It’s always a thrill to see the work of artists we strongly associate with one medium’s work in one that’s quite different; hence our excitement at the new show at London’s Marlborough Gallery, Two Decades: British Printmaking in the 1960s and 1970s. We’re likely all familiar with the sumptuous forms of Henry Moore’s sculptures, but not so aware of his delightfully expressive print works. These show similarly elegant human forms, though augmented with swathes of bright colour and primitive lifework.
Similarly, we’ve all seen that cheeky, smutty po-mo furniture from Allen Jones; but it’s a treat to see the surrealist-leaning photography he created, too. His collages remain true to form - tits and ass abound - and the gridded arrangements of titillation and cartoons are a joy.
“In the 1950’s printmaking in the UK experienced a revival, and over three decades British artists across two generations sought to expand their practice by working in print,” the gallery explains. “Developments in etching, lithography and screenprint flourished with the development of dedicated print studios such as Curwen Press, one of the first where artists had freedom to really explore printmaking.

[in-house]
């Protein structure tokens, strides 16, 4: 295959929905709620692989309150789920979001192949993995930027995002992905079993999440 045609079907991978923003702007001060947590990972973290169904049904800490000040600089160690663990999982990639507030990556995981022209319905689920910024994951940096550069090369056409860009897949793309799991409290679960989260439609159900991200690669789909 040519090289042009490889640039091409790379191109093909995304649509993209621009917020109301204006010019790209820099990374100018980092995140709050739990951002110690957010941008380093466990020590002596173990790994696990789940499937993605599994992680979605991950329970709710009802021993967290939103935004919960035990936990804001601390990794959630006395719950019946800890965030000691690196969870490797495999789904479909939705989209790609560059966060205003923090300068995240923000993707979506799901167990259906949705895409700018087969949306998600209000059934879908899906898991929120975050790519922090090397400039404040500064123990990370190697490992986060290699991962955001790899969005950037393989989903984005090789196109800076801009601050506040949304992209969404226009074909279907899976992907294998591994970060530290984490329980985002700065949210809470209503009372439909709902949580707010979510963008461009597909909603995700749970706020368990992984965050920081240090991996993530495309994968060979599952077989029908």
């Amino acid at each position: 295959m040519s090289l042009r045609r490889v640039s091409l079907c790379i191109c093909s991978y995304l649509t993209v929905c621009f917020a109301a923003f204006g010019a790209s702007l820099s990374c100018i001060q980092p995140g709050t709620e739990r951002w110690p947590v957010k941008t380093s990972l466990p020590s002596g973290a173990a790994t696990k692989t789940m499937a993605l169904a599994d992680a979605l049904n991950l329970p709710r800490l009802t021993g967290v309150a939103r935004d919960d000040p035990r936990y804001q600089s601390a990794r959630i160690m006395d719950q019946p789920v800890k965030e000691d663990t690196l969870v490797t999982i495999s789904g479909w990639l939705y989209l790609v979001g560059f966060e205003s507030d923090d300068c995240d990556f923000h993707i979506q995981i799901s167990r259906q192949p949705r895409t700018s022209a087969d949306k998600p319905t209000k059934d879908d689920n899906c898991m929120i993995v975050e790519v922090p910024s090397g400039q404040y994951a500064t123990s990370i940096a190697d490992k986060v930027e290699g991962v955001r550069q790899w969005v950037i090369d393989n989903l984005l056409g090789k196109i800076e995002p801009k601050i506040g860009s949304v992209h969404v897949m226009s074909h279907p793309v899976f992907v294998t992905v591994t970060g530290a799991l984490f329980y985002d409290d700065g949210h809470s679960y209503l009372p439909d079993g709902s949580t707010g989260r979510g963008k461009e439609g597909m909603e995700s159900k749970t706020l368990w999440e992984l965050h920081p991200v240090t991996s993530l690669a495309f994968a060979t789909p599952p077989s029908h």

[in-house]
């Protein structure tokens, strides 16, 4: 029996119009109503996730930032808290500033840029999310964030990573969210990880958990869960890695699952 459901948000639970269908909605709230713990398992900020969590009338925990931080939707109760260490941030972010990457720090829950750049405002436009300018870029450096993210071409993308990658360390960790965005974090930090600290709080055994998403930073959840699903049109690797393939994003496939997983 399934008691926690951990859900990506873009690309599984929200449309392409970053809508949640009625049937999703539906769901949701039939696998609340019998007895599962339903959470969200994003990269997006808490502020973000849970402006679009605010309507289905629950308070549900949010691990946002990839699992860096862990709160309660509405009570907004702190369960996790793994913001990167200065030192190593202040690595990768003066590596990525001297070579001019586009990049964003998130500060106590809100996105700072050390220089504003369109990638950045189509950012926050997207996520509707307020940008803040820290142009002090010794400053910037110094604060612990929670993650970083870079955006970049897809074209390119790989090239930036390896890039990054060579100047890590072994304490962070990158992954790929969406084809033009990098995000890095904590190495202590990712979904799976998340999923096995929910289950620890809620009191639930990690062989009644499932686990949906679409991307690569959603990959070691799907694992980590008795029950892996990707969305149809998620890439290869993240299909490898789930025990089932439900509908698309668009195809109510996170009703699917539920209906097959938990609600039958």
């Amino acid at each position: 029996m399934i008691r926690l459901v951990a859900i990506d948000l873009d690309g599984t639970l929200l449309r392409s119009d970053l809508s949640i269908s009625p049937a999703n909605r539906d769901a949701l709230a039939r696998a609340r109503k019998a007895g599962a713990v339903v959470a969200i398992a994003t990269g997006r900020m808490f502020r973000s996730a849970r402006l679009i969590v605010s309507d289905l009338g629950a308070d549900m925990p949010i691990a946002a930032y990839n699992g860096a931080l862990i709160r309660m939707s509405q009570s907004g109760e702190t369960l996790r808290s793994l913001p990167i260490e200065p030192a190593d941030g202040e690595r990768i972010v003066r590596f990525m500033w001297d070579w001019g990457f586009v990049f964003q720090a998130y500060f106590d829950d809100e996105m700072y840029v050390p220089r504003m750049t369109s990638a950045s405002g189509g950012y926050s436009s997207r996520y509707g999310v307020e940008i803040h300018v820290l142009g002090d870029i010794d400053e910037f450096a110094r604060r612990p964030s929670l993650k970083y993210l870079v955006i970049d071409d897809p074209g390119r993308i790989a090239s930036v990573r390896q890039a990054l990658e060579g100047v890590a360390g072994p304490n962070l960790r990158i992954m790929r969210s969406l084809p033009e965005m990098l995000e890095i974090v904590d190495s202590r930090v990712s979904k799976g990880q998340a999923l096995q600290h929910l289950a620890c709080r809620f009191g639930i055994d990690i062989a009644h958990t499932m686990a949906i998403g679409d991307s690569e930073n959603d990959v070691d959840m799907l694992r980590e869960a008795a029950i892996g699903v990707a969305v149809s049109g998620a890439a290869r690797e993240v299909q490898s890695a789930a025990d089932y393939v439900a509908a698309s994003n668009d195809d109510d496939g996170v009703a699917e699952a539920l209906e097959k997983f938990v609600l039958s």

“Printmaking in the 1960s and 1970s was a critical development in each of these artists oeuvre; by allowing for experimentation and innovation it became a vital part of their practice.”
Among the other featured artists are R.B. Kitaj, Victor Pasmore, John Piper, Graham Sutherland and Joe Tilson. In a similar vein to Moore’s pieces, the prints by Barbara Hepworth act as beautiful ally to her more famous sculptural works. The forms translate perfectly to two dimensions, and the autumnal colours are as warm and inviting as we could ever wish for in this depressingly chilly winter.
Two Decades: British Printmaking in the 1960s and 1970s runs until 6 January 2018 at Marlborough Fine Art 6 Albemarle Street, London W1S 4BY.